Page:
Say it ain’t Stanton. You turn your back for one moment and the baseball world descends into complete chaos. Just hours after the Los Angeles Angels of Anaheim shook up the MLB after surprisingly winning the Shohei Ohtani sweepstakes, the New York Yankees went out and acquired the reigning National League MVP. Giancarlo Stanton now joins a 91-win team because his previous employers were desperately looking for a salary dump and the Bronx Bombers were willing to oblige.
Eli Manning’s backups normally descend into relative obscurity, mainly asked to wear headsets and baseball caps and hold clipboards or Microsoft Surface tablets, as Manning’s uncanny durability and consistency during a 14-year NFL career has mainly relegated them to the sidelines. In the process, they’d collect an NFL backup quarterback’s salary, a payday many in the general public would yearn for. Geno Smith was not afforded such luxuries.
What a crazy season it’s been for the New York Jets. They’ve clearly surpassed even the most modest of expectations and will look to make a final run towards January football. Led by their 38-year old starting quarterback Josh McCown, the Jets are rolling on all cylinders offensively. Last week, the Jets broke several offensive records and will look to do so at mile high against the sputtering Denver Broncos.
Muck Rack makes it simple to find people, tweets, or articles that mention any name, keyword, company, hashtag etc. We've compiled this guide to help you make the most of your search.
Selecting a term
Start searching tweets, articles from media outlets, articles mentioned in tweets, journalists'
names, titles and bios with some suggested searches:
Companies or Topics (e.g. iPhone, Microsoft)
Phrases (e.g. "cloud computing") — use quotes to keep the terms together
Twitter handles (e.g. @username) — returns those who have mentioned or replied to
Names (e.g. "David Pogue")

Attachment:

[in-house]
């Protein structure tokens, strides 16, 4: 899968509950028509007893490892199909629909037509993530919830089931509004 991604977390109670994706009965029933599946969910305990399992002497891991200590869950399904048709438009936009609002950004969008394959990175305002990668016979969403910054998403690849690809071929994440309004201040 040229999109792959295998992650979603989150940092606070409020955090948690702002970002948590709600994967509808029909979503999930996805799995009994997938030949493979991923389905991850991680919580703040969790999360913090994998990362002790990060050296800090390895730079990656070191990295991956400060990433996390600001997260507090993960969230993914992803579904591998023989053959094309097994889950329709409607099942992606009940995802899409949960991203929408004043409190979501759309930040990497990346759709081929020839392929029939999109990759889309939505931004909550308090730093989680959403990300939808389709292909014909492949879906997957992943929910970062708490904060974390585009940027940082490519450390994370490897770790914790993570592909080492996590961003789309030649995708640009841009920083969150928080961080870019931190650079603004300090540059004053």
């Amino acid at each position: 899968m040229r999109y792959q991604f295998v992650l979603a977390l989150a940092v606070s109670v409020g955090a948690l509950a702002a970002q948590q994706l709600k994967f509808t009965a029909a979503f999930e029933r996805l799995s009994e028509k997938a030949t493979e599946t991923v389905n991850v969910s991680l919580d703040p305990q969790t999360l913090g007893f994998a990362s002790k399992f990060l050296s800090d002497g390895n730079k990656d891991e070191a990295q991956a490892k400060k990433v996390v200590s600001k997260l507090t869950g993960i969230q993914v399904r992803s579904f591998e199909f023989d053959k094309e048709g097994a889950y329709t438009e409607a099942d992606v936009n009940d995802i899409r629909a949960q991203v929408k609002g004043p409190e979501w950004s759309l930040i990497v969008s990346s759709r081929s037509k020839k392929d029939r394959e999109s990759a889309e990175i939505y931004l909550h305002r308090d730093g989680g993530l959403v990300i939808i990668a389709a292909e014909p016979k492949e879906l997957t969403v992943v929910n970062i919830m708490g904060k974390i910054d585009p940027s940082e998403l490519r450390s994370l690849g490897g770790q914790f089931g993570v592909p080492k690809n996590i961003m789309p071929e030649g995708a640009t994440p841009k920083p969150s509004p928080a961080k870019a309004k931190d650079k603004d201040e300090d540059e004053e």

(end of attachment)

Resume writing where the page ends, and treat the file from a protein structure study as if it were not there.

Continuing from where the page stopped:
Hashtags (e.g. #sxsw, #london2012)
Bio details (e.g. vegan, Olympics, father)
Muck Rack's Advanced Search allows for many boolean operators.
Find results that mention multiple specified terms, use AND or
+. For example, ensure each result contains both Elon Musk and Mark Zuckerberg by
searching Musk AND Zuckerberg or Musk + Zuckerberg.
Use the operators OR or , to broaden your search when you'd like either of
multiple terms to appear in results. (This is the default behavior of our search when no operators
are used). For example, results will contain either cake or cookie by searching cake OR cookie or cake,cookie
Use NOT or - to subtract results from your search. For
example, searching Disney will yield results about the Walt Disney Company as well as Walt Disney
World Resort. To exclude mentions of Disney World, search for Disney -World or Disney
When using one of these operators with a phrase, enclose it in quotation marks. For example, you can
find results about smartphones excluding Apple's iPhone 4S by searching smartphone -"iPhone
Exact case matching or punctuation
If you're searching for a brand name or keyword that relies on specific punctuation marks or capitalization, you can
find results that match your exact query by adding matchcase: before the keyword you're searching for, like matchcase:E*TRADE .
Use parentheses to separate multiple
boolean phrases. For example, to find journalists talking about having fun in Disney World or
Disneyland, search for ("disney world" OR disneyland) AND fun.
An asterisk can be used to search for any variation of a root word truncated by the asterisk. For example, searching for admin* will return results for administrator, administration, administer, administered, etc.
A near operator is an AND operator where you can control the distance between the words. You can vary the distance the near operation uses by adding a forward slash and number (between 0-99) such as strawberries NEAR/10 "whipped cream", which means the strawberries must exist within 10 words of "whipped cream".